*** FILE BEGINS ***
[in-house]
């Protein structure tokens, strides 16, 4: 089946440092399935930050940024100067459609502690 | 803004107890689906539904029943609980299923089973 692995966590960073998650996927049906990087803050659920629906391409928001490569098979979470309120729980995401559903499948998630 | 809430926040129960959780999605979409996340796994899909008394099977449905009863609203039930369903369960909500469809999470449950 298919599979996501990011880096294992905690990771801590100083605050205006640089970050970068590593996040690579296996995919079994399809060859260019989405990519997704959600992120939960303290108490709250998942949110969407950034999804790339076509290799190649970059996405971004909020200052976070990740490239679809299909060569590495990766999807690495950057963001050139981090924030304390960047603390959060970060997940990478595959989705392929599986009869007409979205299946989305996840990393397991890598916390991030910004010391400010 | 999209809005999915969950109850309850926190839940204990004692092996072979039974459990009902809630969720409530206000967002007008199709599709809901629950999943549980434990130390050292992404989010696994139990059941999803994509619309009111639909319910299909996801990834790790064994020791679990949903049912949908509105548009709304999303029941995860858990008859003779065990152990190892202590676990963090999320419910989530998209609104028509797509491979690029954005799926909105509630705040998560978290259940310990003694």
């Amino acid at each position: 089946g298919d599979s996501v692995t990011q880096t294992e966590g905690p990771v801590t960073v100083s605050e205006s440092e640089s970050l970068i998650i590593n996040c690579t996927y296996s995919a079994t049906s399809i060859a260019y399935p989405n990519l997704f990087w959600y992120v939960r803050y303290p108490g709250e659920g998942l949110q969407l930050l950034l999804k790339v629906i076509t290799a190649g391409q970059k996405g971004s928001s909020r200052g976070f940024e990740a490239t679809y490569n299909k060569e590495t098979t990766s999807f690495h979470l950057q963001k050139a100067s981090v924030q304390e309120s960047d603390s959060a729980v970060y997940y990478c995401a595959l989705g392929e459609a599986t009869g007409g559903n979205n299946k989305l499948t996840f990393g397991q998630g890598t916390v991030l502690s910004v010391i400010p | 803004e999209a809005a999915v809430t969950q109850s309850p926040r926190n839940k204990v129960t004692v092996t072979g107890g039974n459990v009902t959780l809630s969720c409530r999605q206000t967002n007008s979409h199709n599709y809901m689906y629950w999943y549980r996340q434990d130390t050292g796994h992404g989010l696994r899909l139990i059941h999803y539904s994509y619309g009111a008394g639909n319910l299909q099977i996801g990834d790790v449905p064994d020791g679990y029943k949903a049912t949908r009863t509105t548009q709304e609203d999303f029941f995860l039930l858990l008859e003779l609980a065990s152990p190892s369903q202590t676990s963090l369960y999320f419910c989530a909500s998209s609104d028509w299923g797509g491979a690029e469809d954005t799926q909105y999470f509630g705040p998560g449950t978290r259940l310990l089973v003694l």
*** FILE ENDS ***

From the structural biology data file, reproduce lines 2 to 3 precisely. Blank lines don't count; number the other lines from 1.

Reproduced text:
């Protein structure tokens, strides 16, 4: 089946440092399935930050940024100067459609502690 | 803004107890689906539904029943609980299923089973 692995966590960073998650996927049906990087803050659920629906391409928001490569098979979470309120729980995401559903499948998630 | 809430926040129960959780999605979409996340796994899909008394099977449905009863609203039930369903369960909500469809999470449950 298919599979996501990011880096294992905690990771801590100083605050205006640089970050970068590593996040690579296996995919079994399809060859260019989405990519997704959600992120939960303290108490709250998942949110969407950034999804790339076509290799190649970059996405971004909020200052976070990740490239679809299909060569590495990766999807690495950057963001050139981090924030304390960047603390959060970060997940990478595959989705392929599986009869007409979205299946989305996840990393397991890598916390991030910004010391400010 | 999209809005999915969950109850309850926190839940204990004692092996072979039974459990009902809630969720409530206000967002007008199709599709809901629950999943549980434990130390050292992404989010696994139990059941999803994509619309009111639909319910299909996801990834790790064994020791679990949903049912949908509105548009709304999303029941995860858990008859003779065990152990190892202590676990963090999320419910989530998209609104028509797509491979690029954005799926909105509630705040998560978290259940310990003694």
């Amino acid at each position: 089946g298919d599979s996501v692995t990011q880096t294992e966590g905690p990771v801590t960073v100083s605050e205006s440092e640089s970050l970068i998650i590593n996040c690579t996927y296996s995919a079994t049906s399809i060859a260019y399935p989405n990519l997704f990087w959600y992120v939960r803050y303290p108490g709250e659920g998942l949110q969407l930050l950034l999804k790339v629906i076509t290799a190649g391409q970059k996405g971004s928001s909020r200052g976070f940024e990740a490239t679809y490569n299909k060569e590495t098979t990766s999807f690495h979470l950057q963001k050139a100067s981090v924030q304390e309120s960047d603390s959060a729980v970060y997940y990478c995401a595959l989705g392929e459609a599986t009869g007409g559903n979205n299946k989305l499948t996840f990393g397991q998630g890598t916390v991030l502690s910004v010391i400010p | 803004e999209a809005a999915v809430t969950q109850s309850p926040r926190n839940k204990v129960t004692v092996t072979g107890g039974n459990v009902t959780l809630s969720c409530r999605q206000t967002n007008s979409h199709n599709y809901m689906y629950w999943y549980r996340q434990d130390t050292g796994h992404g989010l696994r899909l139990i059941h999803y539904s994509y619309g009111a008394g639909n319910l299909q099977i996801g990834d790790v449905p064994d020791g679990y029943k949903a049912t949908r009863t509105t548009q709304e609203d999303f029941f995860l039930l858990l008859e003779l609980a065990s152990p190892s369903q202590t676990s963090l369960y999320f419910c989530a909500s998209s609104d028509w299923g797509g491979a690029e469809d954005t799926q909105y999470f509630g705040p998560g449950t978290r259940l310990l089973v003694l």